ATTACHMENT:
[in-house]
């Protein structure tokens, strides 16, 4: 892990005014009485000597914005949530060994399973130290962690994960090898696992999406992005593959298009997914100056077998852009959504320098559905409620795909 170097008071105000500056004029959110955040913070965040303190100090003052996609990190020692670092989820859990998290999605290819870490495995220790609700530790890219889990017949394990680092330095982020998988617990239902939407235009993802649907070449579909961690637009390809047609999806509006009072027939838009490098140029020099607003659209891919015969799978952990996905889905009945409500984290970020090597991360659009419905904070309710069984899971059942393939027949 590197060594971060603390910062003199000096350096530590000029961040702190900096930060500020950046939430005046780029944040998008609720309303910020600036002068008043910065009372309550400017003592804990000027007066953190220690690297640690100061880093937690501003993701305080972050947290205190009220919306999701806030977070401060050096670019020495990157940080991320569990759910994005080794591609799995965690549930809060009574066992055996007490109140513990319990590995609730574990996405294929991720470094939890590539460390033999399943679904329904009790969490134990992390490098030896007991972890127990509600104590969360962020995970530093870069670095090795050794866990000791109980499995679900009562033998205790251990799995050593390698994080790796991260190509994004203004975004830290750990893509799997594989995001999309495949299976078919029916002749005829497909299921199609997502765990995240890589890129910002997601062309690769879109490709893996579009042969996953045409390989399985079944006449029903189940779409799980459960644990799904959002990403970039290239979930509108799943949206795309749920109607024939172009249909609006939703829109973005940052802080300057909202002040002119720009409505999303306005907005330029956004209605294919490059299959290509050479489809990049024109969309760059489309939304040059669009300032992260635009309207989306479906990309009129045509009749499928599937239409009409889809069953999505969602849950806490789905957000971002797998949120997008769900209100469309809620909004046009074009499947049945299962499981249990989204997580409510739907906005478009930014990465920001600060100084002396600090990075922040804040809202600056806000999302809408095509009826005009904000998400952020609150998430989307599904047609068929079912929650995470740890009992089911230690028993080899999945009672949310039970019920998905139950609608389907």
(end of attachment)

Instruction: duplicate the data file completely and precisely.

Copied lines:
[in-house]
């Protein structure tokens, strides 16, 4: 892990005014009485000597914005949530060994399973130290962690994960090898696992999406992005593959298009997914100056077998852009959504320098559905409620795909 170097008071105000500056004029959110955040913070965040303190100090003052996609990190020692670092989820859990998290999605290819870490495995220790609700530790890219889990017949394990680092330095982020998988617990239902939407235009993802649907070449579909961690637009390809047609999806509006009072027939838009490098140029020099607003659209891919015969799978952990996905889905009945409500984290970020090597991360659009419905904070309710069984899971059942393939027949 590197060594971060603390910062003199000096350096530590000029961040702190900096930060500020950046939430005046780029944040998008609720309303910020600036002068008043910065009372309550400017003592804990000027007066953190220690690297640690100061880093937690501003993701305080972050947290205190009220919306999701806030977070401060050096670019020495990157940080991320569990759910994005080794591609799995965690549930809060009574066992055996007490109140513990319990590995609730574990996405294929991720470094939890590539460390033999399943679904329904009790969490134990992390490098030896007991972890127990509600104590969360962020995970530093870069670095090795050794866990000791109980499995679900009562033998205790251990799995050593390698994080790796991260190509994004203004975004830290750990893509799997594989995001999309495949299976078919029916002749005829497909299921199609997502765990995240890589890129910002997601062309690769879109490709893996579009042969996953045409390989399985079944006449029903189940779409799980459960644990799904959002990403970039290239979930509108799943949206795309749920109607024939172009249909609006939703829109973005940052802080300057909202002040002119720009409505999303306005907005330029956004209605294919490059299959290509050479489809990049024109969309760059489309939304040059669009300032992260635009309207989306479906990309009129045509009749499928599937239409009409889809069953999505969602849950806490789905957000971002797998949120997008769900209100469309809620909004046009074009499947049945299962499981249990989204997580409510739907906005478009930014990465920001600060100084002396600090990075922040804040809202600056806000999302809408095509009826005009904000998400952020609150998430989307599904047609068929079912929650995470740890009992089911230690028993080899999945009672949310039970019920998905139950609608389907």